Marianne Vitale

by Amy Marie Slocum

“We’re distilling our own moonshine in bronze-casted douche bags”*—Where the contemporary artist Marianne Vitale sits across from her 2013 interview with the New York Observer
Marianne Vitale, the New York-based animator, sculptor, filmmaker, and performance artist, received her BFA in Film from the School of Visual Arts, New York in 1995. She has exhibited consistently since 2006, debuting her film “Patron,” in 2010 at the Whitney Biennial, and her show What I Need to Do is Lighten the Fuck up About a Lot of Shit to rave reviews at Zach Feuer Gallery in New York in 2012.

What I Need to Do is Lighten the Fuck up About a Lot of Shit, exists in seven components: “Barns,” “Outhouses,” “Burned Bridges,” “Markers,” “False Fronts,” “Cold Cuts,” and “Torpedoes.” “Burned Bridges” are reproductions of covered bridges from across the U.S. After meticulously reproducing the structures, Vitale then set the bridges on fire. The charred remains were exhibited on blocks in a large, white-walled space at Zach Feuer.

Although there is sometimes an element of snideness to Vitale’s work, the overarching feeling is one of playfulness, and a “sense of being”*.1 welcomed into a very good inside joke. In her most recent show at Zach Feuer, Nine Worthies, she presented repurposed “common crossings,” railroad apparatus that prevent the wheel of a train from dropping into a gap. The large steel structures are propped upright, resembling totemic gods from an extinct civilization.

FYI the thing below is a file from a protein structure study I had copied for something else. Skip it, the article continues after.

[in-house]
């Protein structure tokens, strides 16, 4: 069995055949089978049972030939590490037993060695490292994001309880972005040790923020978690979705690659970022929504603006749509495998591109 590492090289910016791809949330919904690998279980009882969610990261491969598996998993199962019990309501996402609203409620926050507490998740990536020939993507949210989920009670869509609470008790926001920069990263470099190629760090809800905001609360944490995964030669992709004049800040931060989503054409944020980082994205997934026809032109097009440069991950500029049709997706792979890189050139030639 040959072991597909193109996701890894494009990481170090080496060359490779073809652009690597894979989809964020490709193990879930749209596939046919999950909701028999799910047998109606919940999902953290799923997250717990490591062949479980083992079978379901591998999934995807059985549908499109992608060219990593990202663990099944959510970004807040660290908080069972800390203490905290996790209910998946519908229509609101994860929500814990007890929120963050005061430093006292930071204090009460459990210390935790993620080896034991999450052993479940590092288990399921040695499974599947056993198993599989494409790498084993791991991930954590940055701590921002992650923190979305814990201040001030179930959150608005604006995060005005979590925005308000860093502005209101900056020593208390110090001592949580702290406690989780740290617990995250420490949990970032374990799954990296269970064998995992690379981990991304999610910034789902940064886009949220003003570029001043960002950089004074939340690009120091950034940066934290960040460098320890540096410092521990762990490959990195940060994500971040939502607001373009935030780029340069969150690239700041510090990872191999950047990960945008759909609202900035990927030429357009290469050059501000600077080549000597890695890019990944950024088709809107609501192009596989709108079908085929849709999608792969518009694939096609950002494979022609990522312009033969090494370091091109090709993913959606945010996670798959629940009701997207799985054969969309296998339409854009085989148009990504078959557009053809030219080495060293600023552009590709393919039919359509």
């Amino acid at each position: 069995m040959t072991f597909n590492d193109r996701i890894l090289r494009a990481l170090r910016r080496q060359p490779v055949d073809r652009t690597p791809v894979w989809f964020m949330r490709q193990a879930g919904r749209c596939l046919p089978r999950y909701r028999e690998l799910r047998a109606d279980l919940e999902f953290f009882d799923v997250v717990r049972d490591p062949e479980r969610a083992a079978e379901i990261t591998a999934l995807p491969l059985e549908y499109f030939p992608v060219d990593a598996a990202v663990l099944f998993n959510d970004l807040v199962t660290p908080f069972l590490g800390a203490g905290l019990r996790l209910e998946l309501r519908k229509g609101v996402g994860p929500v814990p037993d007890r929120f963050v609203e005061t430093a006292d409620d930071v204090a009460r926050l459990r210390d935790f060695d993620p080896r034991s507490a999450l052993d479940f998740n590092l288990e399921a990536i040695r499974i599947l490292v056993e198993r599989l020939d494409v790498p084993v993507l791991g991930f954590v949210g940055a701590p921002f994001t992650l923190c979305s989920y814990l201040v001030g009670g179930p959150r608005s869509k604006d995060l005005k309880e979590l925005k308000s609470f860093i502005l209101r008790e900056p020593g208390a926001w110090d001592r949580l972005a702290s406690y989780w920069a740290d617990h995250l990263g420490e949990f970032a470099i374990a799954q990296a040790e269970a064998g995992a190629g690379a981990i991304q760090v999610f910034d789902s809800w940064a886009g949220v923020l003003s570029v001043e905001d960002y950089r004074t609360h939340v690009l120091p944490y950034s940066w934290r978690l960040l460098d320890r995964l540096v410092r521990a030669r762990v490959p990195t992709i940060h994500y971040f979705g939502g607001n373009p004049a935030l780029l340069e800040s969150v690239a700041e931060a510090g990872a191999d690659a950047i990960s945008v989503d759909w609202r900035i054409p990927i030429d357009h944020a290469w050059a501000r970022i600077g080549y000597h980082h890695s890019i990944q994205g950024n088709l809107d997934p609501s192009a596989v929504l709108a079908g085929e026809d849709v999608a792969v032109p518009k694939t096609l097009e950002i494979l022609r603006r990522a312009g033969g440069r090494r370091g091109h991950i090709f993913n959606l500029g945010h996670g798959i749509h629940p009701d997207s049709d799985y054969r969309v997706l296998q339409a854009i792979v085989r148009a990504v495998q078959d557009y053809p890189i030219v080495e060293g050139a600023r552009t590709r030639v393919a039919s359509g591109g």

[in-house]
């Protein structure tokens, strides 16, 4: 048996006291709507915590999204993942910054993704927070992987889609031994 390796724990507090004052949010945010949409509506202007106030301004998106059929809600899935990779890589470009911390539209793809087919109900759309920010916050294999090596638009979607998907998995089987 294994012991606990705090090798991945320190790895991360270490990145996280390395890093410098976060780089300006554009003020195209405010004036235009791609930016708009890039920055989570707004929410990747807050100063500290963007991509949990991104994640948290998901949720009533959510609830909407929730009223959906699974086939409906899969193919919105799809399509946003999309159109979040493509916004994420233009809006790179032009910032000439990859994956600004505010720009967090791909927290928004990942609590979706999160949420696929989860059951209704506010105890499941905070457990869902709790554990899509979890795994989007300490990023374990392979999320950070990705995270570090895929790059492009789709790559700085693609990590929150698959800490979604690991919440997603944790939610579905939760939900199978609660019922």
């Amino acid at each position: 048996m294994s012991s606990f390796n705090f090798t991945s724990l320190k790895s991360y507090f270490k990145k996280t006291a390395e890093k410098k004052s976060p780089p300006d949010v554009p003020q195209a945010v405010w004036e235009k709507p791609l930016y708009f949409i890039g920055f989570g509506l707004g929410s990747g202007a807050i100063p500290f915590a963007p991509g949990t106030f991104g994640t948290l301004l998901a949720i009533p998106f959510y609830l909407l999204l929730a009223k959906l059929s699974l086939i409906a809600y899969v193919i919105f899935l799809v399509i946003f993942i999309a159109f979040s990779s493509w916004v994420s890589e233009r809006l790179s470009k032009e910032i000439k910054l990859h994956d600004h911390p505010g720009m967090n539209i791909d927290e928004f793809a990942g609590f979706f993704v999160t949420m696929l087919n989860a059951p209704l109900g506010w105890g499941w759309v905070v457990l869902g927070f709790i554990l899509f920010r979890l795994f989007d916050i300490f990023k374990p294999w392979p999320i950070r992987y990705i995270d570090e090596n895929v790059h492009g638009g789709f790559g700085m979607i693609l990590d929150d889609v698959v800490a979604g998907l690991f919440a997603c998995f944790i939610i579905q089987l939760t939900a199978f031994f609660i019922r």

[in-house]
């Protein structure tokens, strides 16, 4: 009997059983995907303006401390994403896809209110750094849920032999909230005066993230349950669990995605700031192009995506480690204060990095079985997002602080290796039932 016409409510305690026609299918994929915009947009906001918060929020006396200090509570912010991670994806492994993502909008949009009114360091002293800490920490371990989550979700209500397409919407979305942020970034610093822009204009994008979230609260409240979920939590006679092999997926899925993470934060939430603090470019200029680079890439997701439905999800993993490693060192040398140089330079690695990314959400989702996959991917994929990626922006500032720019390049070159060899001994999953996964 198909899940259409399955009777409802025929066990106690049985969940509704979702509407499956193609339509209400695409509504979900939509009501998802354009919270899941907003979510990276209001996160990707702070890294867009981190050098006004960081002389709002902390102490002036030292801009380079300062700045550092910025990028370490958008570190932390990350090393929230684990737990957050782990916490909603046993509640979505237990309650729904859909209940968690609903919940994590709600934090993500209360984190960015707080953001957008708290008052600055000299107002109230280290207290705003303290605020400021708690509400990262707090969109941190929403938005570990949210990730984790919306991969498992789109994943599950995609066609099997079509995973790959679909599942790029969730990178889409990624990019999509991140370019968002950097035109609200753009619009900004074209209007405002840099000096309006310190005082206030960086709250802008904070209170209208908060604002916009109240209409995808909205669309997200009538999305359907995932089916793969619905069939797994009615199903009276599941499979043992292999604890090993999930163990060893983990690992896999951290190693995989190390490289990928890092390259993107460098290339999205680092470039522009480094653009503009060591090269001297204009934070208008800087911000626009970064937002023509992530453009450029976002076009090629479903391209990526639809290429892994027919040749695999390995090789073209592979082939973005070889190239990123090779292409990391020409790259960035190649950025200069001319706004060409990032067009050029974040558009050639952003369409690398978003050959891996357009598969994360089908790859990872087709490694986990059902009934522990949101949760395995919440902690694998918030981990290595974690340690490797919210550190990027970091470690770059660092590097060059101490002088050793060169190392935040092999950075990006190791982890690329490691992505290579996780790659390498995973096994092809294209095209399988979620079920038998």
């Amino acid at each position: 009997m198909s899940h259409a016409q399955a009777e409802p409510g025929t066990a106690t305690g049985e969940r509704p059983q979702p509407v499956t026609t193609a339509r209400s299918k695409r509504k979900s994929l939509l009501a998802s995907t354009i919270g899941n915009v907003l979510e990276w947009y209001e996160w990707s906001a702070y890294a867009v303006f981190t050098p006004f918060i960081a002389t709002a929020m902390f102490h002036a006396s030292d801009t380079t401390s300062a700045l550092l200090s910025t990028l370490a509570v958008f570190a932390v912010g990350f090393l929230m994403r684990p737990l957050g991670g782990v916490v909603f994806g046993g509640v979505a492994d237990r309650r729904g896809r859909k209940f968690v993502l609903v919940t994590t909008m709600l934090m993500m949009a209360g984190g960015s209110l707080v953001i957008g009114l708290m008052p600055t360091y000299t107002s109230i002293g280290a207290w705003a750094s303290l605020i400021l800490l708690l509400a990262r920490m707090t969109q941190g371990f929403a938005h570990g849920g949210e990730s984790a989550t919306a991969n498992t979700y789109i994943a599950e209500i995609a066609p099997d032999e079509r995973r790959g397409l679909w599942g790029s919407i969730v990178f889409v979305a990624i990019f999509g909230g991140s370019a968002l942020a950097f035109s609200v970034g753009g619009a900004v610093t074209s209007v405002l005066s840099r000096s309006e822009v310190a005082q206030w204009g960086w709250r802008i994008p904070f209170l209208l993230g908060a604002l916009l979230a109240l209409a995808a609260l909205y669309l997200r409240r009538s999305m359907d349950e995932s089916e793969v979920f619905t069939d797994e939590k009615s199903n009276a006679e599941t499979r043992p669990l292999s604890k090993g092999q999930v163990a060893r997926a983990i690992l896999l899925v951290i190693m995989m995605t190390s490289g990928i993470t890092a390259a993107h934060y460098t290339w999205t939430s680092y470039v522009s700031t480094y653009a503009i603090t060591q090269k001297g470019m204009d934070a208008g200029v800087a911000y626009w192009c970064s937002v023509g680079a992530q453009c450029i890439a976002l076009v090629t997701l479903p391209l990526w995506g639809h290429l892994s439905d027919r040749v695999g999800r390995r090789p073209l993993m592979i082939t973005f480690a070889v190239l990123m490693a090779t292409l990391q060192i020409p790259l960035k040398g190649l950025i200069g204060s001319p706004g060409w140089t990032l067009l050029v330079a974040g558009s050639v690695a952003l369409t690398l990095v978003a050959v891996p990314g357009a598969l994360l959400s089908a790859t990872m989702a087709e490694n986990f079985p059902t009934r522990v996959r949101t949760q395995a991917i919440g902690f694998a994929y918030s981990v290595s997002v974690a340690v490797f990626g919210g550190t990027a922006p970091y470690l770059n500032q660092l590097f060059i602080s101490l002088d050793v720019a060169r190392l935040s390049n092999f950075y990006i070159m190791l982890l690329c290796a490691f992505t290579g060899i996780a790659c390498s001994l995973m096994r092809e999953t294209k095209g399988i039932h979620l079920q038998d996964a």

Vitale responded to our queries over email from her studio in New York.

Is profanity interesting?

Of course profanity is interesting. It’s one of the most complex parts of language. Although it’s hard to know the iterations of swear words, literature has clearly shown the importance of profanity and obscenity as cultural vernacular. The development of swear words and their usage is also something to look at. The common usage and connotations of a lot of these words have remained almost static. Take the teenage hymn of “I don’t give a fuck.” Today’s use of the phrase mirrors that of its earliest traces in 18th century literature. These types of vernacular are similar to dialect and also distinct. The use of “fuck” as an adjective or adverb can be replaced with “bloody.” And that seems to say that the swear words one uses and the way in which they’re applied has to do with place, class, and politics. For example, think of all the insults and phrases that incessantly recall how misogynistic, homophobic, and anti-Semitic Western culture is but are completely permissible and unnoticed. Obscene words and phrases in all languages tend to show parts of culture that are seriously guarded.

“Asked about that uncomfortable moment, Ms. Vitale parroted our question back to the room.”*.2